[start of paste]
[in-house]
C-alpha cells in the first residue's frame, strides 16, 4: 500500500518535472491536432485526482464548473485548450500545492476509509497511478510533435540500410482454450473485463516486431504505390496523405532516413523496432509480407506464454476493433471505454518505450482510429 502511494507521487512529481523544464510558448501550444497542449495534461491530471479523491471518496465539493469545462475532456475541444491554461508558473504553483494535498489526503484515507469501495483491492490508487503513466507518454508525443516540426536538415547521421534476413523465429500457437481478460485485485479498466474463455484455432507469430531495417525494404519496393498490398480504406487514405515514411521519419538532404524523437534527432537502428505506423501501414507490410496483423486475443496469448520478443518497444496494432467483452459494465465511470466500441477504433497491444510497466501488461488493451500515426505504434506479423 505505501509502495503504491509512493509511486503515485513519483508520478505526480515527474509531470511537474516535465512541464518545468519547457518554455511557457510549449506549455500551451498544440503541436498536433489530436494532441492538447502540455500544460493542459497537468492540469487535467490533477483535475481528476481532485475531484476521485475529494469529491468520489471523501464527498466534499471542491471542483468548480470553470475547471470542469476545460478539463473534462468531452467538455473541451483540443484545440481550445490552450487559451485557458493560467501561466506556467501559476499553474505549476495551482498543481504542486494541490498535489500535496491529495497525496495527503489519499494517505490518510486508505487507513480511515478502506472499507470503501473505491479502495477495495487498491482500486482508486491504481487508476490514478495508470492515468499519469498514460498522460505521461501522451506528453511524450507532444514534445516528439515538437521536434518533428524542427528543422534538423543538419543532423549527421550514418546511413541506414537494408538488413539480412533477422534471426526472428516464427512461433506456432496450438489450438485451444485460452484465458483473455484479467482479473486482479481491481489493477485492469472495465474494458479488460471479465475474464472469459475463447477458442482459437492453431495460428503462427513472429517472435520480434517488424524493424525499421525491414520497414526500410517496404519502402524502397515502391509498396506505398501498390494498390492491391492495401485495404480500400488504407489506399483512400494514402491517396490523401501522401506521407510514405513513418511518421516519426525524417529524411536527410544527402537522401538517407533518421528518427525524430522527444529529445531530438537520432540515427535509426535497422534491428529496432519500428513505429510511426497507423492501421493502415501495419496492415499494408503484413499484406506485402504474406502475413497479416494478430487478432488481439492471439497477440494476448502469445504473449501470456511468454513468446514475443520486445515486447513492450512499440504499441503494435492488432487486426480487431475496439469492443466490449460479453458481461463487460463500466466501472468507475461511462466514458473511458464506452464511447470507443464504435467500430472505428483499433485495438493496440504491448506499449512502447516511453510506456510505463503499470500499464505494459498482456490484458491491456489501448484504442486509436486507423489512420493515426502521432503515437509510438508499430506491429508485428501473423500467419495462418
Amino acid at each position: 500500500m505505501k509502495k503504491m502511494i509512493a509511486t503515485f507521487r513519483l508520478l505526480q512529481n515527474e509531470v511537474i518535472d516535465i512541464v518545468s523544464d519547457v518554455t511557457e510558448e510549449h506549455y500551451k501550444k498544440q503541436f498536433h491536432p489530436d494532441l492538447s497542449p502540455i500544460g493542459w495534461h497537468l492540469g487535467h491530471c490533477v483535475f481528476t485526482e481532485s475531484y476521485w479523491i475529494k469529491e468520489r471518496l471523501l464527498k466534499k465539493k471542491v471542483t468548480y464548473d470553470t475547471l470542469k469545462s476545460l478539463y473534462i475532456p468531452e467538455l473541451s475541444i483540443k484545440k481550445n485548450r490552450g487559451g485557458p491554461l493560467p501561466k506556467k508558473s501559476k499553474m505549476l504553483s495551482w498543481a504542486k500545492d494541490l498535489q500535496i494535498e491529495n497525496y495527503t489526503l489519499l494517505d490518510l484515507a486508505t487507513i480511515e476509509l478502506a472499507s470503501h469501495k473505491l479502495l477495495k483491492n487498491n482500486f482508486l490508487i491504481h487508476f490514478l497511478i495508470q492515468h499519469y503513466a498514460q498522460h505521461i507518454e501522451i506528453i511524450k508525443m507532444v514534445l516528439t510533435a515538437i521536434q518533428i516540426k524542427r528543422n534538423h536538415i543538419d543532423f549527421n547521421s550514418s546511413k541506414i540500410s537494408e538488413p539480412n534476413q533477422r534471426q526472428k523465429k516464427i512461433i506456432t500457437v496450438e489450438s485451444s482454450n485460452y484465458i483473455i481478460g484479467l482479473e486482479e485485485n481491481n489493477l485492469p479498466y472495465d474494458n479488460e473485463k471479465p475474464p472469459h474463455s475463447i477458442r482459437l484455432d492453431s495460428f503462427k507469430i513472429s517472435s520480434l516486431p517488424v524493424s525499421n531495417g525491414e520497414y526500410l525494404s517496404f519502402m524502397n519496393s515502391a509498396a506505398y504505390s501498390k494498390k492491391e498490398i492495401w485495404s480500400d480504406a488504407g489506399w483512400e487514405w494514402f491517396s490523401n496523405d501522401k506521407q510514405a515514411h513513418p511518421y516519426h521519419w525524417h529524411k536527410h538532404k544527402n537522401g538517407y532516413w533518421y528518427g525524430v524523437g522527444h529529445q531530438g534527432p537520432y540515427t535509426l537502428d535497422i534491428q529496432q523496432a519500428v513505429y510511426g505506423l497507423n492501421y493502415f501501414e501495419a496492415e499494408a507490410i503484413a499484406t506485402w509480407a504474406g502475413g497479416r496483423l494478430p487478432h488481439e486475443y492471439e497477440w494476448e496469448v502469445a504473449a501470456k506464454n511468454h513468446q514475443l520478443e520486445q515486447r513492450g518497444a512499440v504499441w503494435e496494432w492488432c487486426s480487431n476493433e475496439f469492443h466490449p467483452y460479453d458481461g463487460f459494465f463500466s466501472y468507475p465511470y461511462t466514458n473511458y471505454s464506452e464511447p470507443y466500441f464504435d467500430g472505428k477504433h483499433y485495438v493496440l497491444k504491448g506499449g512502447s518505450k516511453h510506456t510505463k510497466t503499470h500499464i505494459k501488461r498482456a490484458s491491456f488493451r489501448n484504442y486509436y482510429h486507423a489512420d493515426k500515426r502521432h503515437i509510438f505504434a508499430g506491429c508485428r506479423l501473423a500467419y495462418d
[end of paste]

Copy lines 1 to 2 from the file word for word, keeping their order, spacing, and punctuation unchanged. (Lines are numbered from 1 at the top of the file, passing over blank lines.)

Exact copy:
[in-house]
C-alpha cells in the first residue's frame, strides 16, 4: 500500500518535472491536432485526482464548473485548450500545492476509509497511478510533435540500410482454450473485463516486431504505390496523405532516413523496432509480407506464454476493433471505454518505450482510429 502511494507521487512529481523544464510558448501550444497542449495534461491530471479523491471518496465539493469545462475532456475541444491554461508558473504553483494535498489526503484515507469501495483491492490508487503513466507518454508525443516540426536538415547521421534476413523465429500457437481478460485485485479498466474463455484455432507469430531495417525494404519496393498490398480504406487514405515514411521519419538532404524523437534527432537502428505506423501501414507490410496483423486475443496469448520478443518497444496494432467483452459494465465511470466500441477504433497491444510497466501488461488493451500515426505504434506479423 505505501509502495503504491509512493509511486503515485513519483508520478505526480515527474509531470511537474516535465512541464518545468519547457518554455511557457510549449506549455500551451498544440503541436498536433489530436494532441492538447502540455500544460493542459497537468492540469487535467490533477483535475481528476481532485475531484476521485475529494469529491468520489471523501464527498466534499471542491471542483468548480470553470475547471470542469476545460478539463473534462468531452467538455473541451483540443484545440481550445490552450487559451485557458493560467501561466506556467501559476499553474505549476495551482498543481504542486494541490498535489500535496491529495497525496495527503489519499494517505490518510486508505487507513480511515478502506472499507470503501473505491479502495477495495487498491482500486482508486491504481487508476490514478495508470492515468499519469498514460498522460505521461501522451506528453511524450507532444514534445516528439515538437521536434518533428524542427528543422534538423543538419543532423549527421550514418546511413541506414537494408538488413539480412533477422534471426526472428516464427512461433506456432496450438489450438485451444485460452484465458483473455484479467482479473486482479481491481489493477485492469472495465474494458479488460471479465475474464472469459475463447477458442482459437492453431495460428503462427513472429517472435520480434517488424524493424525499421525491414520497414526500410517496404519502402524502397515502391509498396506505398501498390494498390492491391492495401485495404480500400488504407489506399483512400494514402491517396490523401501522401506521407510514405513513418511518421516519426525524417529524411536527410544527402537522401538517407533518421528518427525524430522527444529529445531530438537520432540515427535509426535497422534491428529496432519500428513505429510511426497507423492501421493502415501495419496492415499494408503484413499484406506485402504474406502475413497479416494478430487478432488481439492471439497477440494476448502469445504473449501470456511468454513468446514475443520486445515486447513492450512499440504499441503494435492488432487486426480487431475496439469492443466490449460479453458481461463487460463500466466501472468507475461511462466514458473511458464506452464511447470507443464504435467500430472505428483499433485495438493496440504491448506499449512502447516511453510506456510505463503499470500499464505494459498482456490484458491491456489501448484504442486509436486507423489512420493515426502521432503515437509510438508499430506491429508485428501473423500467419495462418